Nature Morte Aux by Pierre Bonnard
We All Build Narratives
Even if they are not aware of it, visual artists often develop some sort of narrative in their work. Storytelling takes many forms and at its root is about communicating and connecting with the viewer, which many artists aspire to do.
“Michelangelo is one of the greatest artists in history, and every work he produced was informed by a story. Working in an unclear manner with no effort to reach your audience can be problematic,” says J.P. Peer, an oil and acrylic painting artist and draftsman and the creator of many fantasy images that speak to the worlds available to an artist with an open mind.
“I used to think of each piece I did as a standalone work, but stepping up to a blank canvas can be intimidating. But if you have a story — or a world of stories — in mind, it’s like painting an entire world, one that’s created in your own style and by your own hand. It’s liberating, and if you do it correctly, people respond and they escape thoroughly into your work.”
The Letter by Pierre Bonnard
Your World of Stories
There seems to be an undeniable affinity between figurative and representational artwork and the presence of a narrative. What can differ is if it is one where fantasy images come to the forefront or it is steeped in representational realism. How do you find yourself using narrative and storytelling in your work? Is it in the forefront of your process or a more like a well of inspiration? Let us know by leaving a comment.
If you’d like to explore the process of painting and storytelling, consider Mastering Composition Digital Collection, a unique and highly useful group of resources on this powerful subject! You learn how to let your inspirations tell your stories — merging your inner world and the hand that holds the brush. Enjoy!
John Singer Sargent definitely “made it” with his portraiture and unique painting style. El Jaleo by John Singer Sargent.
The Ultimate Artistic Goals
Over the weekend, a friend of mine joked that his ultimate artistic goals are something like:
1) Making work that is awesome
2) Being famous or having people appreciate your work so you can make a living doing it
and 3) Doing what you want — meaning you are your own master and no one else is driving your creative bus or pigeonholing you.
And then we both laughed … a little hysterically … because that three-pronged goal is one that only a handful of artists are able to achieve. The rest of us, if we are lucky, will secure one or two of those aims, and it is compromise after compromise along the way.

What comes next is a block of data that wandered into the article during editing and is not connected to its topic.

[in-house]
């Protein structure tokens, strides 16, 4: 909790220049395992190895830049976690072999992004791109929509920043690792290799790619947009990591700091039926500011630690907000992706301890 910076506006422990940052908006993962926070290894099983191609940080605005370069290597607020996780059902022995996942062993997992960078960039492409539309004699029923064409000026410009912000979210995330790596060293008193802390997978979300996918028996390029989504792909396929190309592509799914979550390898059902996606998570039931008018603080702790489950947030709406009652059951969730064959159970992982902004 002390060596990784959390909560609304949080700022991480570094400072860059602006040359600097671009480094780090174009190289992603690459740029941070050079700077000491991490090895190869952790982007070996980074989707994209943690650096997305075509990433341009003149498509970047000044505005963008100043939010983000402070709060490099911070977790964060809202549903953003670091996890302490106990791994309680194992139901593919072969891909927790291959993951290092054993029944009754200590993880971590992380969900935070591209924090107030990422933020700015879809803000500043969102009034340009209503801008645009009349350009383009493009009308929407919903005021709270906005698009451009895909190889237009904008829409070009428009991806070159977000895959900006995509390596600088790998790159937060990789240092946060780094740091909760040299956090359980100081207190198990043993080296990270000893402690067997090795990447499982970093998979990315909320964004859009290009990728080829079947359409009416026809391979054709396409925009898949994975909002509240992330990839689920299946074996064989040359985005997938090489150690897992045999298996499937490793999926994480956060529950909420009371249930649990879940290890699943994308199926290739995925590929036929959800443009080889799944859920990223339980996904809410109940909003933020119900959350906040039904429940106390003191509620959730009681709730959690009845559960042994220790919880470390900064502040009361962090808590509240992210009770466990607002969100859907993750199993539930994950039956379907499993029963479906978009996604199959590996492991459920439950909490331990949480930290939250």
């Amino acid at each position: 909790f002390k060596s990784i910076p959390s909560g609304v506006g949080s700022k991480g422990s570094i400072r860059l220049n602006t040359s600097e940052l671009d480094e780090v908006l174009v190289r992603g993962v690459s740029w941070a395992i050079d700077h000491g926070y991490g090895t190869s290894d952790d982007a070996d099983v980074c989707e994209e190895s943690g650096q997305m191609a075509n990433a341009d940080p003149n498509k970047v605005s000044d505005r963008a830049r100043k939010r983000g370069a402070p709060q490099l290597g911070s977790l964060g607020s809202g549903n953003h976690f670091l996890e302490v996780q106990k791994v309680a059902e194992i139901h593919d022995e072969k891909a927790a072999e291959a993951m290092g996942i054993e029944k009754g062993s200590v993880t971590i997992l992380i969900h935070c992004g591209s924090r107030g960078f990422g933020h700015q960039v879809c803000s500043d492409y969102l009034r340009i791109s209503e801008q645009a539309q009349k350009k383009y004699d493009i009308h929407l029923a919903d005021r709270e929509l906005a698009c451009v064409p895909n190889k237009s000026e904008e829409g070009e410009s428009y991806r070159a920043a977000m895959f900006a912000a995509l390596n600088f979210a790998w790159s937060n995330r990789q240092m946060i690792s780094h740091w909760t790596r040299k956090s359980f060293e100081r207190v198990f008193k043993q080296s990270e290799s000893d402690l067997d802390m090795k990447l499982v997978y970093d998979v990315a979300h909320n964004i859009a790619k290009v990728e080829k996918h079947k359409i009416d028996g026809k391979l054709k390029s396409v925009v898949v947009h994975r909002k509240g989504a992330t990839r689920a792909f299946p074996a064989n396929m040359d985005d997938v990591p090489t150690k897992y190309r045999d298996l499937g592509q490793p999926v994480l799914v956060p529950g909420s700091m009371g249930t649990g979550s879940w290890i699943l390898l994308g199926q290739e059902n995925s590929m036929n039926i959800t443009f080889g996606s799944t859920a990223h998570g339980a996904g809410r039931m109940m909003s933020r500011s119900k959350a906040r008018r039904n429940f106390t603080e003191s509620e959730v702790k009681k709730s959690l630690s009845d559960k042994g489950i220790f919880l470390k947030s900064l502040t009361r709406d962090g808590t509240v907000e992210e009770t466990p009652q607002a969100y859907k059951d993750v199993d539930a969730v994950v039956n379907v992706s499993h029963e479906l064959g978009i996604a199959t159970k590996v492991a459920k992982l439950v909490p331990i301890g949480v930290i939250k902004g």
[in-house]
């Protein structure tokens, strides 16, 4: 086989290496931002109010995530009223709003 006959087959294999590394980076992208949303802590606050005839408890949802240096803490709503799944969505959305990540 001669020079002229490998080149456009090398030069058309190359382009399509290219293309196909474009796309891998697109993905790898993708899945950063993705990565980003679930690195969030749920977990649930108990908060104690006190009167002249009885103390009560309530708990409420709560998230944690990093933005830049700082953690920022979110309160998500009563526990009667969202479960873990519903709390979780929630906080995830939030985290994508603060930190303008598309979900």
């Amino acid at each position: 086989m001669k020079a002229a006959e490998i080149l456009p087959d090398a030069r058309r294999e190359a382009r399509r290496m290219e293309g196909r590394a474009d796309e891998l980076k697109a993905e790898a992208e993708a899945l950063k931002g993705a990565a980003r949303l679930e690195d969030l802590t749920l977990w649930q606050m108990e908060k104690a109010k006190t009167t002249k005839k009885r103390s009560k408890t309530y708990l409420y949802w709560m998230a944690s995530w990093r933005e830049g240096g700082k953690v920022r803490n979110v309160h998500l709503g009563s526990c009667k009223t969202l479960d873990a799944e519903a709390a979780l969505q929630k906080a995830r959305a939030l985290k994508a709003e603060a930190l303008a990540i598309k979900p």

What’s Making It?
One way that an artist has the best shot at “making it” is for him or her to be in control of their part in the art business. In this day and age that can mean learning how to sell art online so that you are networking with your collectors directly and establishing yourself almost like a standalone gallery of one.
Melissa Wolcott adapts her painting skills to a miniature scale, selling the works online.
Specialize and Astound
It might also mean specializing in a particular genre. Maybe you are going to focus on becoming theportrait painting artist for your region, and even within that you can specialize in corporate portraits or children’s portraits. Or you could apply your skills and sell your art by working in a noteworthy way–you could develop a clientele interested inlarge-scalee drawings or miniatures.
Your Path, Your Choice
The point is making the compromises about where to sell art or what kind of art you will be making for yourself — don’t let outside influences lead you along a path you didn’t choose but merely settled for. And that means staying informed about what exactly you can do with the art you hold so dear. Artist’s Market 2018: How and Where to Sell Your Art — a deluxe guide to exploring the aspects of art business and selling art — can help us all put the control of our art in our hands.
You’ll find practical tips and techniques on managing your art business, plus strategies for selling artwork and advice on marketing art. Artist’s Market 2018: How and Where to Sell Your Art made me realize that there are so many avenues to explore and that the more we do the better chance we have of reaching that pie in the sky dream of being awesome and famous while doing what you want. And it is a definitely a dream worth reaching for!
What’s your criteria for “making it?” And are you there yet? Leave a comment and let us know.